With new charity partner, World’s Largest Golf Outing still going strong

Dave Coker, president of Fisher House Foundation, addresses World's Largest Golf Outing participants at 1757 Golf Course in Reston. (WTOP/Noah Frank)
Dave Coker, president of Fisher House Foundation, addresses World’s Largest Golf Outing participants at 1757 Golf Course in Virginia. (WTOP/Noah Frank) (WTOP/Noah Frank)
The group of golfers who participated in the WLGO at 1757. (WTOP/Noah Frank)
The group of golfers who participated in the WLGO at 1757. It was just one of 130 courses that took part in the sixth annual event. (WTOP/Noah Frank) (WTOP/Noah Frank)
Fisher House Foundation, the new charity partner for WLGO, provides housing for families of veterans and service members undergoing treatment. (WTOP/Noah Frank)
Fisher House Foundation, the new charity partner for WLGO, provides housing for families of veterans and service members undergoing treatment. (WTOP/Noah Frank) (WTOP/Noah Frank)
The Golf Channel and Billy Casper Golf CEO and Chairman Peter Hill were both on hand at 1757. (WTOP/Noah Frank) (WTOP/Noah Frank)
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Dave Coker, president of Fisher House Foundation, addresses World's Largest Golf Outing participants at 1757 Golf Course in Reston. (WTOP/Noah Frank)
The group of golfers who participated in the WLGO at 1757. (WTOP/Noah Frank)
Fisher House Foundation, the new charity partner for WLGO, provides housing for families of veterans and service members undergoing treatment. (WTOP/Noah Frank)

ASHBURN, Va. — For the past five years, Billy Casper Golf has been building something. The World’s Largest Golf Outing has grown into a nationwide fundraising event, helping to support wounded veterans. It has tapped into a collective sense of patriotism that extends beyond just the D.C. area, raising millions.

There was just one problem — the charity partner with which WLGO teamed up with was the Wounded Warrior Project, which became mired in scandal earlier this year after reports of mismanagement of donations. But that didn’t mean the successful fundraising needed to end; it simply meant that a new charity partner was needed. And Billy Casper Golf found it in Fisher House Foundation.

For those unfamiliar with its mission, Fisher House provides accommodations for military and veterans’ families, putting them up at no cost while the service member receives treatment. Partnering in the WLGO not only helps them build more facilities, it also helps spread awareness to families who might be in need of such services.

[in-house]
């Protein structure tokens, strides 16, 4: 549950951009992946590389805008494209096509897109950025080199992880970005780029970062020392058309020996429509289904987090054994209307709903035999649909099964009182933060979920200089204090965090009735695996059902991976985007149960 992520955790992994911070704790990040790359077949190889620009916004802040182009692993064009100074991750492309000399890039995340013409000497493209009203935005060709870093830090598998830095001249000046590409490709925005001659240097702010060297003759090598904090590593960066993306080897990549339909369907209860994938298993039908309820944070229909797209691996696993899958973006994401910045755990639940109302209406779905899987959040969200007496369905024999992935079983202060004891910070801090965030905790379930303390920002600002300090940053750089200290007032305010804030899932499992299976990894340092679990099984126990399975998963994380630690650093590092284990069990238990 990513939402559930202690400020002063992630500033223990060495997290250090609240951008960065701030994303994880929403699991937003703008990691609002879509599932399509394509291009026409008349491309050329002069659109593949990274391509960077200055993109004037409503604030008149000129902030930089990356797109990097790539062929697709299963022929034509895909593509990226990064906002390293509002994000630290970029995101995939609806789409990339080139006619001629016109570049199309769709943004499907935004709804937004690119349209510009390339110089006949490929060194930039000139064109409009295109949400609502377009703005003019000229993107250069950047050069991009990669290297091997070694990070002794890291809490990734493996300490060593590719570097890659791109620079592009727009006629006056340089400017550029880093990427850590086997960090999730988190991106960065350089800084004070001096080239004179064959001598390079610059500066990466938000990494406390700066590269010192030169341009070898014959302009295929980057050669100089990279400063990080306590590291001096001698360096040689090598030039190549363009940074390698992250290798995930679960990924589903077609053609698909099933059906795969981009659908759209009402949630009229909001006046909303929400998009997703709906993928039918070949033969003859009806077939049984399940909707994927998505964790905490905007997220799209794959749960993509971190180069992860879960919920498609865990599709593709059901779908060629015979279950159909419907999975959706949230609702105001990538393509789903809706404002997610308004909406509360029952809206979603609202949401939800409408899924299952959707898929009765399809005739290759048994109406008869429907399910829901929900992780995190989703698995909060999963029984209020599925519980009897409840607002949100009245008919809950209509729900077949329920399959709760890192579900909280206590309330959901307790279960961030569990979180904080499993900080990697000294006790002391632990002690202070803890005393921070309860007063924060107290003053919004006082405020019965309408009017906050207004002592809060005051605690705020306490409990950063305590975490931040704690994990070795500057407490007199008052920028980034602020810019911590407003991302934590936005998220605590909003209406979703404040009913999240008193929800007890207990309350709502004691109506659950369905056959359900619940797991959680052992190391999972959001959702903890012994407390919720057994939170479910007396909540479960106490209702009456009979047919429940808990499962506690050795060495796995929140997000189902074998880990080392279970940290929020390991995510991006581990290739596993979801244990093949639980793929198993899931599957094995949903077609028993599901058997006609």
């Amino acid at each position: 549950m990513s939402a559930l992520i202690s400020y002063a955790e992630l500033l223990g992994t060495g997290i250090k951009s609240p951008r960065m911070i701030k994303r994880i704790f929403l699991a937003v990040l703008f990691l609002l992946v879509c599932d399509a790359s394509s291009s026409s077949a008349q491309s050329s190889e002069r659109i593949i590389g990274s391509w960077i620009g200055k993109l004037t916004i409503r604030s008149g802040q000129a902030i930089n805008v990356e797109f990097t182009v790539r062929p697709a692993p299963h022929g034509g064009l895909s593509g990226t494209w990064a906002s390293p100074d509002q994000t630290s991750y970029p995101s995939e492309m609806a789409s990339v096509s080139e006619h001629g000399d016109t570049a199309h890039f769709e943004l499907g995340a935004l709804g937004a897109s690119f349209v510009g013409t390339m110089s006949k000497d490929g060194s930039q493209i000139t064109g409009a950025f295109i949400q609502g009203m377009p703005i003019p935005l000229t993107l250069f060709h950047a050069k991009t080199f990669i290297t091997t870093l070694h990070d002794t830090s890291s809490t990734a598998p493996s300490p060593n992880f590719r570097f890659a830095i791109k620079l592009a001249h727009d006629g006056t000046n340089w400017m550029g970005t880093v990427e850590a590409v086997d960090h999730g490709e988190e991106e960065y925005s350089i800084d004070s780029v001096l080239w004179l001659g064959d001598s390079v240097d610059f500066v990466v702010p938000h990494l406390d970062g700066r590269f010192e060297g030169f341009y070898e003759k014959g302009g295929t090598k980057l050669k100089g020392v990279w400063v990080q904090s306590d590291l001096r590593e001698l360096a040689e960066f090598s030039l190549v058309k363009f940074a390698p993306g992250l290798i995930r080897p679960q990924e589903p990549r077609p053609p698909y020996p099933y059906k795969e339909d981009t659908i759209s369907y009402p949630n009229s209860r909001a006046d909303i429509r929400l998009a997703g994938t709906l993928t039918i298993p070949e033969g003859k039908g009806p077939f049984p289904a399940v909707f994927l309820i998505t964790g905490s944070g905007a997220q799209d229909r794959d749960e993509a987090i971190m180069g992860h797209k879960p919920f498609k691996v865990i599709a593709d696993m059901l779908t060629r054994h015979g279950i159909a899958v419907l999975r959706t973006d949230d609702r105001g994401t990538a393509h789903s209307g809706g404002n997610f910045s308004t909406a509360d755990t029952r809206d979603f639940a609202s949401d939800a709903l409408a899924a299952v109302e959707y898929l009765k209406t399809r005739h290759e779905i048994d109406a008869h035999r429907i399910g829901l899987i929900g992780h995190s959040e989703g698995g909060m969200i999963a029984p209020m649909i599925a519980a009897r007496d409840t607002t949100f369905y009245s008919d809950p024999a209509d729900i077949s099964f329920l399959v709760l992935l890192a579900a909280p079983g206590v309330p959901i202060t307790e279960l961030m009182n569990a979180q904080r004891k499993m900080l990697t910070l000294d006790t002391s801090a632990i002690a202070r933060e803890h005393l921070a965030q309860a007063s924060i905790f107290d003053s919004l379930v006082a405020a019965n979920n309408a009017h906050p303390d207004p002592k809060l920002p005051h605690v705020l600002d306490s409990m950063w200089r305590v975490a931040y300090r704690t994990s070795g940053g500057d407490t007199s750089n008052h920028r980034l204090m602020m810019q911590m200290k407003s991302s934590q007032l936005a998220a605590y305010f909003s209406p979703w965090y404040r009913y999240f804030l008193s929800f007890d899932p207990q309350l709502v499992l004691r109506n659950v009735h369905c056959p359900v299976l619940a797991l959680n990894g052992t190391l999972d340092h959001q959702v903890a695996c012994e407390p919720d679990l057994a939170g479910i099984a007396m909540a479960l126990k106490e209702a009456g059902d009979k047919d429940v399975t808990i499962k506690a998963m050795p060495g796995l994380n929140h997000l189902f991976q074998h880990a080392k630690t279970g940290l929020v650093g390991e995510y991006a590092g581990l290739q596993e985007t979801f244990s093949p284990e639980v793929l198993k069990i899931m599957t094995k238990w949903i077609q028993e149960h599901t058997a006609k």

“We’ll never be the largest charity, but we focus on being good stewards of the funds given us, and we have a chance to impact 30,000 families a year,” said Dave Coker, president of Fisher House. He was the first employee ever hired by the foundation back in 1994.

Coker says he had no prior relationship with Billy Casper when one day, his phone rang out of the blue.

“If you focus on supporting the families and focus on your mission, we believe good things are going to happen. And they just always have for us,” he said. “It didn’t take two seconds to say, ‘Oh yes.’”

After opening with 80 courses in 2011, WLGO has grown to include 130 this year, including a number in the D.C. area. On Aug. 1, thousands of golfers teamed up to raise hundreds of thousands of dollars, with 1757 Golf Club in Reston, Virginia, serving as something of a hub both locally and nationally, including both Billy Casper Golf CEO and chairman Peter Hill and the Golf Channel on site.

“It’s exceeded our expectations,” said Hill of the growth of the event. “What’s surprised us is the generosity of Americans in order to help provide support for the families of the warriors and veterans who preserve and protect our freedom.”

Coker echoes the statement, and thinks the two organizations may have struck just the right chord to grow together.

“What we’ve found is, America is still a grateful nation,” said Coker. “People want to honor and support the military, they just need to be told how.”

In that regard, the WLGO intends to keep expanding and providing golfers from all over the country the chance to do exactly that, as part of the nearly $3.5 billion per year that golf as a sport raises for charity annually.

“We’re a very special sort of subset of that, and we’re really, really proud of it,” said Hill. “Our goal is onward and upward, bigger and better every year.”

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